Peter’s conquests and newly founded cities disturbed Charles XII but little. “Let him build towns; there will be all the more for us to take!”
Continuing The Battle of Poltava,
our selection from Peter the Great by Kazimierz Waliszewski published in 1898. The selection is presented in eight easy 5 minute installments. For works benefiting from the latest research see the “More information” section at the bottom of these pages.
Previously in The Battle of Poltava.
Place: Poltava. Central Ukraine
Before long this boldness began to reap its own reward. To begin with, Charles XII made no immediate attempt to pursue his advantage on Russian soil; Peter had the joy of seeing him plunge into the depths of the Polish plains. The King of Sweden’s decision, which, we are told, did not tally with his generals’ opinion, has been severely criticized. Guiscard thought it perfectly justifiable, so long as the King had not rid himself of Augustus, by means of the peace which this Prince appeared more than willing to negotiate, through the mediation of Guiscard himself. But Charles turned a deaf ear to the French diplomat’s prayers and remonstrances. He feared, declared Guiscard, “he might run short of enemies,” and as he could not advance on Russia and leave the Saxons and Poles in his rear, he desired — and here doubtless he was right — first of all to insure his line of communication, and of possible retreat. Thus, by his own deed, he strengthened and cemented an alliance which had already been shaken by common defeat.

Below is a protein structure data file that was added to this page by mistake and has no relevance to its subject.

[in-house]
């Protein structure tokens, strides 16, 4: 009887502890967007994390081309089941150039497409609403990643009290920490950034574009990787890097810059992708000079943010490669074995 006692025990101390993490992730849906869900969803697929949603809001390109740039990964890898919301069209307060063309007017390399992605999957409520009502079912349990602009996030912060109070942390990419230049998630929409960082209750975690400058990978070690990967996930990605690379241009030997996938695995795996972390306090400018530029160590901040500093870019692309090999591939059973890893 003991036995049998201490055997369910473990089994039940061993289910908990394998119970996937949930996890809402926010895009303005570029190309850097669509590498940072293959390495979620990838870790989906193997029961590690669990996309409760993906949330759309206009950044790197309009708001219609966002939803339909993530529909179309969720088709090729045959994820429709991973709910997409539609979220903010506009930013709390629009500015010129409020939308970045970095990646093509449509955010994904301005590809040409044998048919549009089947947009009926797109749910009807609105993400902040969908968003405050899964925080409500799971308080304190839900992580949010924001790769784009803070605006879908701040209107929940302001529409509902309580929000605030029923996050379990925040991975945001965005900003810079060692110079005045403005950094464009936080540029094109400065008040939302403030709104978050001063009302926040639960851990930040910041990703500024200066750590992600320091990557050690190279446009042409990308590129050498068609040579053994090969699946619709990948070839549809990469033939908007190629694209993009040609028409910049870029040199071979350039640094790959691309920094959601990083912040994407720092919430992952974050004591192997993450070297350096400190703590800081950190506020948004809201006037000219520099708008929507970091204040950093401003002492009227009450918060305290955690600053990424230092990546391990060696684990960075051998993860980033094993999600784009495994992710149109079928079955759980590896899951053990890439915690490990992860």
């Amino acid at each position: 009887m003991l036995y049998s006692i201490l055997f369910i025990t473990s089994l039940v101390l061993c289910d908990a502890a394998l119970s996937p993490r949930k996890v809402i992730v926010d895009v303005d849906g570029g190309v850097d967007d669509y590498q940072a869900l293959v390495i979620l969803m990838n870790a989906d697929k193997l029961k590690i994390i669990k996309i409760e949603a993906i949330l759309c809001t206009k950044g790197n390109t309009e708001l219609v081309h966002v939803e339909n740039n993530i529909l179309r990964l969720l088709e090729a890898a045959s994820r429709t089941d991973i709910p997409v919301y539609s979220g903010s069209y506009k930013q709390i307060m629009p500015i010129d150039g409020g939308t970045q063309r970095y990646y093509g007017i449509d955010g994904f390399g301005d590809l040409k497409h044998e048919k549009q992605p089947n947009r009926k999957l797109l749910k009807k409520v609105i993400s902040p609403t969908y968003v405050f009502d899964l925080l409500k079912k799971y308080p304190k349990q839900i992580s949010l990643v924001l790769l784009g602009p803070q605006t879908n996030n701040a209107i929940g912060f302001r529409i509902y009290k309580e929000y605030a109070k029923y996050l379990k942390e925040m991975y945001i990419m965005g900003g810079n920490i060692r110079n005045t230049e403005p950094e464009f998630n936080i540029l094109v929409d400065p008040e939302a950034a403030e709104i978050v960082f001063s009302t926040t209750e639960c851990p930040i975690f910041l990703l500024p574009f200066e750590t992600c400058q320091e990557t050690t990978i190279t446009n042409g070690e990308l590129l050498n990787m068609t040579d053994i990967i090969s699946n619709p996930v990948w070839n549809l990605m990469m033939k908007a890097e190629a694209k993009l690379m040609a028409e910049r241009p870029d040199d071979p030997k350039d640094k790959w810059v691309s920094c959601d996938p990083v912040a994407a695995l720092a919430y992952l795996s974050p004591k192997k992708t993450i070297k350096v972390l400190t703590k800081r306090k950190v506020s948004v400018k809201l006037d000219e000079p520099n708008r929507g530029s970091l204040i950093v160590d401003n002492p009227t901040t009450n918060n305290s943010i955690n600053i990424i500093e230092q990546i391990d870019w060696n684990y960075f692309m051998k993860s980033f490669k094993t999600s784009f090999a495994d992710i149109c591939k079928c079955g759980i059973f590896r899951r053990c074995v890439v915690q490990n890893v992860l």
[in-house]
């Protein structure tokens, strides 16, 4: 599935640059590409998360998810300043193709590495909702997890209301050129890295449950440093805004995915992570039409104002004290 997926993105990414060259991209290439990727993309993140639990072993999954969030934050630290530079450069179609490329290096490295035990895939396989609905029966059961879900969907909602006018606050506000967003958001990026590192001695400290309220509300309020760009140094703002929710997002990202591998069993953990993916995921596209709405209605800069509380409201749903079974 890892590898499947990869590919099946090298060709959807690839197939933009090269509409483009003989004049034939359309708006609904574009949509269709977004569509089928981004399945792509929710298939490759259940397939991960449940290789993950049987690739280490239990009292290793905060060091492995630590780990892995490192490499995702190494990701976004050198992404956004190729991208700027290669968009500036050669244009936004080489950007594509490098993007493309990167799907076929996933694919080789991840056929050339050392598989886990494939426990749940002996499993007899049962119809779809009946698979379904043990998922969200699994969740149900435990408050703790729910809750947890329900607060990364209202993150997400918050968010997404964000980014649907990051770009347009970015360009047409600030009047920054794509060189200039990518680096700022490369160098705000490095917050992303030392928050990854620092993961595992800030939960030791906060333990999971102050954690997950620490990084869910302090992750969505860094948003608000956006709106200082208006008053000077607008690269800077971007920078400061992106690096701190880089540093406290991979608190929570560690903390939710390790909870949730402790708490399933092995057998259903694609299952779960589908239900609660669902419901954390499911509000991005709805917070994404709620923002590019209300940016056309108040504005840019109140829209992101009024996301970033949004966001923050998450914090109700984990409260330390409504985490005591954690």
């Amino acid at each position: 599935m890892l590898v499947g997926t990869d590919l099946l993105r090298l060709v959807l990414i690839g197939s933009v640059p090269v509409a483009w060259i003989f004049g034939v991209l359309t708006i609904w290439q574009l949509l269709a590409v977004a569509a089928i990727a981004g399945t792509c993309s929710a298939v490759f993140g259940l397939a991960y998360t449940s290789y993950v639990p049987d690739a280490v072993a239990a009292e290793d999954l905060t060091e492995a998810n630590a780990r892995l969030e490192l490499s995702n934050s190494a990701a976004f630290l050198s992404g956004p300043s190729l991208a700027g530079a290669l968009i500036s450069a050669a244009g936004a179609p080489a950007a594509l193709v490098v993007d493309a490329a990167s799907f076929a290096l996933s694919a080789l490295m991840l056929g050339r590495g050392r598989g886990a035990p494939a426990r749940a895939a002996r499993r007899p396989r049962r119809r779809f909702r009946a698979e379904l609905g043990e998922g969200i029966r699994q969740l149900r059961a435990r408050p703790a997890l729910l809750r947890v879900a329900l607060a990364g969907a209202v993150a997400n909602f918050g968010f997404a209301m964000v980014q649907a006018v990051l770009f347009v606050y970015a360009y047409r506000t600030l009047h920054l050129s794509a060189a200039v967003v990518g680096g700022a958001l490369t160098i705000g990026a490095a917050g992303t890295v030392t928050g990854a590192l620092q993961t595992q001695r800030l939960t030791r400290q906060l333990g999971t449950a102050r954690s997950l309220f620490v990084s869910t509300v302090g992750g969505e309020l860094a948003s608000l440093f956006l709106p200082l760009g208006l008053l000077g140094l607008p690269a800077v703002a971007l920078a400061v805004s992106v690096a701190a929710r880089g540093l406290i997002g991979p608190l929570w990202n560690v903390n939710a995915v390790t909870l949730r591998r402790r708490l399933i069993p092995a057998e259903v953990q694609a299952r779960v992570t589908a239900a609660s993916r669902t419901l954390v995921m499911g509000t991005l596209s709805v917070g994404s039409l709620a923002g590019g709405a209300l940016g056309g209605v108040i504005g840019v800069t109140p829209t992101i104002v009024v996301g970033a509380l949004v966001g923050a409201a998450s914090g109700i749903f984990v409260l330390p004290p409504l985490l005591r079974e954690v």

Augustus, repulsed by the Swedish King, threw himself into Peter’s arms, and in February, 1701, the common destinies of the Czar and the King of Poland were once more bound together. A fresh treaty was signed at the Castle of Birze, close to Dunaburg.
The year 1701 was a hard one for Peter. The junction between the army, which he had contrived after some fashion to put on a war footing, and the Saxon troops of Augustus, only resulted in the complete defeat of the allied forces under the walls of Riga, on July 3d. In the month of June the Moscow Kremlin caught fire; the state offices (prikaz) with their archives, the provision-stores, and palaces, were all devoured by the flames. The bells fell from the tower of Ivan the Great, and the heaviest, which weighed over a hundred tons, was broken in the fall. But in midwinter Sheremetief contrived to surprise Schlippenbach with a superior force, and defeated him at Erestfer, December 29th.
Peter’s delight, and his wild manifestations of triumph, may easily be imagined. He did not content himself with exhibiting the few Swedish prisoners who had fallen into his hands at Moscow, in a sort of imitation Roman triumph; his practical mind incited him to make use of them in another way, and Cornelius von Bruyn, who had lived long enough in the country to be thoroughly acquainted with its customs, calmly reports that the price of war captives, which had originally been three or four florins a head, rose as high as twenty and thirty florins. Even foreigners now ventured to purchase them, and entered into competition in the open market.